No one will ever know who the poet was, what she looked like, who she loved or where she came from: her name has been wiped from the historical record, along with any facts or memories or anecdotes that might distinguish her from six million other victims of mass murder. Maybe it’s because I’m a sentimentalist that I feel twinges of reverence for the words on those frail pieces of paper. Maybe my fellow atheists will accuse me of religion-envy, but I cannot help lamenting the impossibility of an individual commemoration for the lost poet. The fact that no trace remains seems like an aggravation of a crime against humanity, a gratuitous exacerbation of injustice.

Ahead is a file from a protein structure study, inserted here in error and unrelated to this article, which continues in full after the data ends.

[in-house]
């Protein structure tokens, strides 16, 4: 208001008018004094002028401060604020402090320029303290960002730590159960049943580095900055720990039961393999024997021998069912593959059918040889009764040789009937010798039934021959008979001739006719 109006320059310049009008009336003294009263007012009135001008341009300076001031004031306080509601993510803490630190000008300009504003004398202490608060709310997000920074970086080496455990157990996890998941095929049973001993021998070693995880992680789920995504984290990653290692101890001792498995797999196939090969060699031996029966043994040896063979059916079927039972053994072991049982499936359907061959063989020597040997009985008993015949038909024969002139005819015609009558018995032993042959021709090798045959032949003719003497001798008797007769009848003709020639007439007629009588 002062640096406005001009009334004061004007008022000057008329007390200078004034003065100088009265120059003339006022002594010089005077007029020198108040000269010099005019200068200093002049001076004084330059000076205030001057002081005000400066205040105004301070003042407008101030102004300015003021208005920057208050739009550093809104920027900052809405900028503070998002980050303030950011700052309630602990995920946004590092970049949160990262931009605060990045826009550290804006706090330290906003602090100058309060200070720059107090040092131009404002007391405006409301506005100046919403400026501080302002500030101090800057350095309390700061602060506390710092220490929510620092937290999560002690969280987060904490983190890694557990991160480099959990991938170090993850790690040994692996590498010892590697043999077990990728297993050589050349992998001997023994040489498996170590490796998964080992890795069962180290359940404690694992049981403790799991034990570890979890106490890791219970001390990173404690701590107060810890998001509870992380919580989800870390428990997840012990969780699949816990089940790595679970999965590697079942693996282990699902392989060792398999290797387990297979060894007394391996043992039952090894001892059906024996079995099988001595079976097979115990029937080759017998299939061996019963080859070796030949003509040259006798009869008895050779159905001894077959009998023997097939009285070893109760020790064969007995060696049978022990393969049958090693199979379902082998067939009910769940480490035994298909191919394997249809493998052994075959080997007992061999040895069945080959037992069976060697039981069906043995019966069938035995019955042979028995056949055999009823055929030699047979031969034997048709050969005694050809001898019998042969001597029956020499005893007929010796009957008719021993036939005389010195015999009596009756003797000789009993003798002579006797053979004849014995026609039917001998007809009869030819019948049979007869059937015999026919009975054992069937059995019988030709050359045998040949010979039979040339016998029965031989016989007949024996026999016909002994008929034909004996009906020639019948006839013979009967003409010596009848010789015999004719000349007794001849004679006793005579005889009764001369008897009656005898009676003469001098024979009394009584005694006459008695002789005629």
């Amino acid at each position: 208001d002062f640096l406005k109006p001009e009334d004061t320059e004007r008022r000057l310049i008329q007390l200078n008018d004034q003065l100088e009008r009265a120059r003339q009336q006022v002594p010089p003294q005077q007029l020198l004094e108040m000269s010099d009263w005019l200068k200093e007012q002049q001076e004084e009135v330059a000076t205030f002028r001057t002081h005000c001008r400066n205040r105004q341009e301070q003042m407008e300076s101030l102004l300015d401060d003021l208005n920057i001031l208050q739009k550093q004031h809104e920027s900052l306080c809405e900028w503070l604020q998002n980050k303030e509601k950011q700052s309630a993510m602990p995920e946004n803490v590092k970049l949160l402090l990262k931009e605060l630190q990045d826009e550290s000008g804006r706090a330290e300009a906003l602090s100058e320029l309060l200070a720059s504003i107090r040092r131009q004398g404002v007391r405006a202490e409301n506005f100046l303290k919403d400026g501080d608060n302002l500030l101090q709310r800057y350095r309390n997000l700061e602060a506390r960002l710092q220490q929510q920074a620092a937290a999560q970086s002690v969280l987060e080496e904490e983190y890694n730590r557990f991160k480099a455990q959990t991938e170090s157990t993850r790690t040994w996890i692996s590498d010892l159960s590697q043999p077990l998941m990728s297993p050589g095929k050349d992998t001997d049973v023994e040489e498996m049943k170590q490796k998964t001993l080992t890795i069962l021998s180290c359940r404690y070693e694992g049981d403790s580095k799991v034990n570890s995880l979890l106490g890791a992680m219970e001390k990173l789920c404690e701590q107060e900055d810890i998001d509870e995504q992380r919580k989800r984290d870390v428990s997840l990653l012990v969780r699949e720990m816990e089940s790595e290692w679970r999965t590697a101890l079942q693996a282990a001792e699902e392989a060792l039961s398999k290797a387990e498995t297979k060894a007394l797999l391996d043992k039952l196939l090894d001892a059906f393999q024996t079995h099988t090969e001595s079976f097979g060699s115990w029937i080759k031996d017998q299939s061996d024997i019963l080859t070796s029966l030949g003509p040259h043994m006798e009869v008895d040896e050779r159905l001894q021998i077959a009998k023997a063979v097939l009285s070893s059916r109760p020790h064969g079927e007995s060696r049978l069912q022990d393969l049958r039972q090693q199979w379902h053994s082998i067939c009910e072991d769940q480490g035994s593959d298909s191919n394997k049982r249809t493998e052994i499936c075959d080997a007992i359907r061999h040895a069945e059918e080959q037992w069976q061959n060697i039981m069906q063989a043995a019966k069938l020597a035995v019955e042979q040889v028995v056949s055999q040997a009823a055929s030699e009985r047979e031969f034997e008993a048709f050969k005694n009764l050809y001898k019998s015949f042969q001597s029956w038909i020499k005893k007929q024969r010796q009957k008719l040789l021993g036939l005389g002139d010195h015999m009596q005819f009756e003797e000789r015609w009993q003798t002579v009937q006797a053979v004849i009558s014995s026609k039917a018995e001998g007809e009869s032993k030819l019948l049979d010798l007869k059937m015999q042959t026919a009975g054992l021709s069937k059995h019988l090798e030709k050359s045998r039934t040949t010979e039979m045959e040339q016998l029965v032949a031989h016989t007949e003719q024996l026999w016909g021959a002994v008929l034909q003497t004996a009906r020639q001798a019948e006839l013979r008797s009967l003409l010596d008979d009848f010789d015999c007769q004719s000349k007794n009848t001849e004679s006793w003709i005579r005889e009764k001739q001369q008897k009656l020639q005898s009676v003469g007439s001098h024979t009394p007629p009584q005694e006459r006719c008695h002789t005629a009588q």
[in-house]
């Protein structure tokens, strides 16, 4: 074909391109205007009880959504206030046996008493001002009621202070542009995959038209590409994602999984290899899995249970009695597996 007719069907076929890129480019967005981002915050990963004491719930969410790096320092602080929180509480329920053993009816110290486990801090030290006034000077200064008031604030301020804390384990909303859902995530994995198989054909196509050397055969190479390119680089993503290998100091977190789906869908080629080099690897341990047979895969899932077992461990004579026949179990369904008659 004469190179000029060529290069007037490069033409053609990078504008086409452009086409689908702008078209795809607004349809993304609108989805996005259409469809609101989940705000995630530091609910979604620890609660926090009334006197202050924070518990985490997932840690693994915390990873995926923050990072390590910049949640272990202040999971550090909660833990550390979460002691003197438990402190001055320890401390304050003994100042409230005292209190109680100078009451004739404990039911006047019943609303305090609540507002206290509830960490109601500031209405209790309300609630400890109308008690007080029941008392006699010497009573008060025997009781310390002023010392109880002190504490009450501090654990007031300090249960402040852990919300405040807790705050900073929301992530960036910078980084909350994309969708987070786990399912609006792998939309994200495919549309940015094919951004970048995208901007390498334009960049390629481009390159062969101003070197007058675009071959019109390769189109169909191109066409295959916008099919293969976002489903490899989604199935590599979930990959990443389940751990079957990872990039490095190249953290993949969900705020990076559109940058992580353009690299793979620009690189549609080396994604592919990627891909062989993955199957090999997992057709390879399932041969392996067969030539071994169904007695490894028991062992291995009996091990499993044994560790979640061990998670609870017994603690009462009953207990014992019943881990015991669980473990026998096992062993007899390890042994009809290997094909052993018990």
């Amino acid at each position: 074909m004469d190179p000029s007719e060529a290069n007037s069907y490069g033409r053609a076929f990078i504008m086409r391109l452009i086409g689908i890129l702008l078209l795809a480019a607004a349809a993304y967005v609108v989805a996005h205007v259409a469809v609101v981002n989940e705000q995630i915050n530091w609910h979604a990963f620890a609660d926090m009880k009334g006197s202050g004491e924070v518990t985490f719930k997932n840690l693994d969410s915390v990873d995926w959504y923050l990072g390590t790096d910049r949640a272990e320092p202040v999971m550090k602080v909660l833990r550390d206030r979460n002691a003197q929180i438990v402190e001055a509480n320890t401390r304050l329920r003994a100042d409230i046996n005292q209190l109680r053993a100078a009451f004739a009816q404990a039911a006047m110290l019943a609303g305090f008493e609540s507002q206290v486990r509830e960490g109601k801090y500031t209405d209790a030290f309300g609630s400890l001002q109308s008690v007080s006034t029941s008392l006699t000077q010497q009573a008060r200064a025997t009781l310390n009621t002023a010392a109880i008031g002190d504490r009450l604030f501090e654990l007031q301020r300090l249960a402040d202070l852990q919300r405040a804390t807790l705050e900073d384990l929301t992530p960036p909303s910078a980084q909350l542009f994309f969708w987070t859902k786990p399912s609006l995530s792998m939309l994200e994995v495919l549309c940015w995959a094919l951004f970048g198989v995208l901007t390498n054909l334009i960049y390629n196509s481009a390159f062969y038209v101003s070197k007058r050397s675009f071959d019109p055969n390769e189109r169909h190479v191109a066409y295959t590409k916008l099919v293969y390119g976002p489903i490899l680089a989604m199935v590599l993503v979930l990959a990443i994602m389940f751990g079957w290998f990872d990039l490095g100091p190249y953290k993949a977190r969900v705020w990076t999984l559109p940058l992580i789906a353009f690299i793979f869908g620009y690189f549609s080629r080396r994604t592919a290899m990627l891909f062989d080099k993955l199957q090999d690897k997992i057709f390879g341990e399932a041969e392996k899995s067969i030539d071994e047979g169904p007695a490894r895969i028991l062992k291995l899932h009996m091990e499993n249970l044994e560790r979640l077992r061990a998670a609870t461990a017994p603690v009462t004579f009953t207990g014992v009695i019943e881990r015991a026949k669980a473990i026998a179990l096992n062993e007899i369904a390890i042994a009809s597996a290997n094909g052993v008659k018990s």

As far as the old-style rationalists were concerned, any desire to ritualise death and remember the dead was a sign of a failure of nerve, and an inability to grow out of religious indoctrination – especially all that Christian stuff about personal survival, arraignment before a divine judge and consignment to heaven or hell. But in fact Christianity does not speak with one voice when it comes to death and dying. In the gospels of Matthew and Luke, Jesus issued a severe reprimand to a disciple who wanted to give his father a proper funeral: get back to work at once, he said, and “let the dead bury their dead.” The rebuke may seem like an enlightened anticipation of 20th-century rationalism, but it is also perfectly consistent with some main doctrines of Christianity: if the body is just a temporary home for an immortal soul, and a perpetual temptation to sin, then the sooner we shuffle it off the better.